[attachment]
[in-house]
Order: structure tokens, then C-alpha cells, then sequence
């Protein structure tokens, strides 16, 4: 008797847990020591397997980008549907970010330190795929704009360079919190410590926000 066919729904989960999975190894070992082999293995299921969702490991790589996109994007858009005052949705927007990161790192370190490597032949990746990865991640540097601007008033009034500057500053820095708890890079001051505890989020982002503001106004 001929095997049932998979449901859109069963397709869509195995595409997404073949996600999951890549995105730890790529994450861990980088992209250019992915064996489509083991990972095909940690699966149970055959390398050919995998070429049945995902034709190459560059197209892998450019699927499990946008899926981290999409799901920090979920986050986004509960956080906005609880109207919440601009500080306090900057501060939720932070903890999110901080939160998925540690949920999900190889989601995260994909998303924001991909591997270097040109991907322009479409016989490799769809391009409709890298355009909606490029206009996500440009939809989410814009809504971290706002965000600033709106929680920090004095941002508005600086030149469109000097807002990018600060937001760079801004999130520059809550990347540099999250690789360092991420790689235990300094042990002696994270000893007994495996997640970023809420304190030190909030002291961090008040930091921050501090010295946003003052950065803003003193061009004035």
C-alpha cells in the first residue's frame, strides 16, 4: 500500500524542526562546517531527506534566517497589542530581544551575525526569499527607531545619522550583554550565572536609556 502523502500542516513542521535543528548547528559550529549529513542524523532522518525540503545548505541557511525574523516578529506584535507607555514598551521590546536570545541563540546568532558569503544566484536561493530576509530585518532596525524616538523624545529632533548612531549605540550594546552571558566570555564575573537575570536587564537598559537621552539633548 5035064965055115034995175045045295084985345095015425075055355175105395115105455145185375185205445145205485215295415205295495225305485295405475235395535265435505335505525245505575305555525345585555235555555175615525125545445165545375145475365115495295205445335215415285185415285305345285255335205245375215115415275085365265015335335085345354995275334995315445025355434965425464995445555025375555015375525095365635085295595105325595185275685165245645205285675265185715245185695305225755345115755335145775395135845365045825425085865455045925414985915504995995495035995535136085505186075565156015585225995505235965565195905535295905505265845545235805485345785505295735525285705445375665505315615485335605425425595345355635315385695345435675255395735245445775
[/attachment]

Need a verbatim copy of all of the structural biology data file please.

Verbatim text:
[in-house]
Order: structure tokens, then C-alpha cells, then sequence
């Protein structure tokens, strides 16, 4: 008797847990020591397997980008549907970010330190795929704009360079919190410590926000 066919729904989960999975190894070992082999293995299921969702490991790589996109994007858009005052949705927007990161790192370190490597032949990746990865991640540097601007008033009034500057500053820095708890890079001051505890989020982002503001106004 001929095997049932998979449901859109069963397709869509195995595409997404073949996600999951890549995105730890790529994450861990980088992209250019992915064996489509083991990972095909940690699966149970055959390398050919995998070429049945995902034709190459560059197209892998450019699927499990946008899926981290999409799901920090979920986050986004509960956080906005609880109207919440601009500080306090900057501060939720932070903890999110901080939160998925540690949920999900190889989601995260994909998303924001991909591997270097040109991907322009479409016989490799769809391009409709890298355009909606490029206009996500440009939809989410814009809504971290706002965000600033709106929680920090004095941002508005600086030149469109000097807002990018600060937001760079801004999130520059809550990347540099999250690789360092991420790689235990300094042990002696994270000893007994495996997640970023809420304190030190909030002291961090008040930091921050501090010295946003003052950065803003003193061009004035």
C-alpha cells in the first residue's frame, strides 16, 4: 500500500524542526562546517531527506534566517497589542530581544551575525526569499527607531545619522550583554550565572536609556 502523502500542516513542521535543528548547528559550529549529513542524523532522518525540503545548505541557511525574523516578529506584535507607555514598551521590546536570545541563540546568532558569503544566484536561493530576509530585518532596525524616538523624545529632533548612531549605540550594546552571558566570555564575573537575570536587564537598559537621552539633548 5035064965055115034995175045045295084985345095015425075055355175105395115105455145185375185205445145205485215295415205295495225305485295405475235395535265435505335505525245505575305555525345585555235555555175615525125545445165545375145475365115495295205445335215415285185415285305345285255335205245375215115415275085365265015335335085345354995275334995315445025355434965425464995445555025375555015375525095365635085295595105325595185275685165245645205285675265185715245185695305225755345115755335145775395135845365045825425085865455045925414985915504995995495035995535136085505186075565156015585225995505235965565195905535295905505265845545235805485345785505295735525285705445375665505315615485335605425425595345355635315385695345435675255395735245445775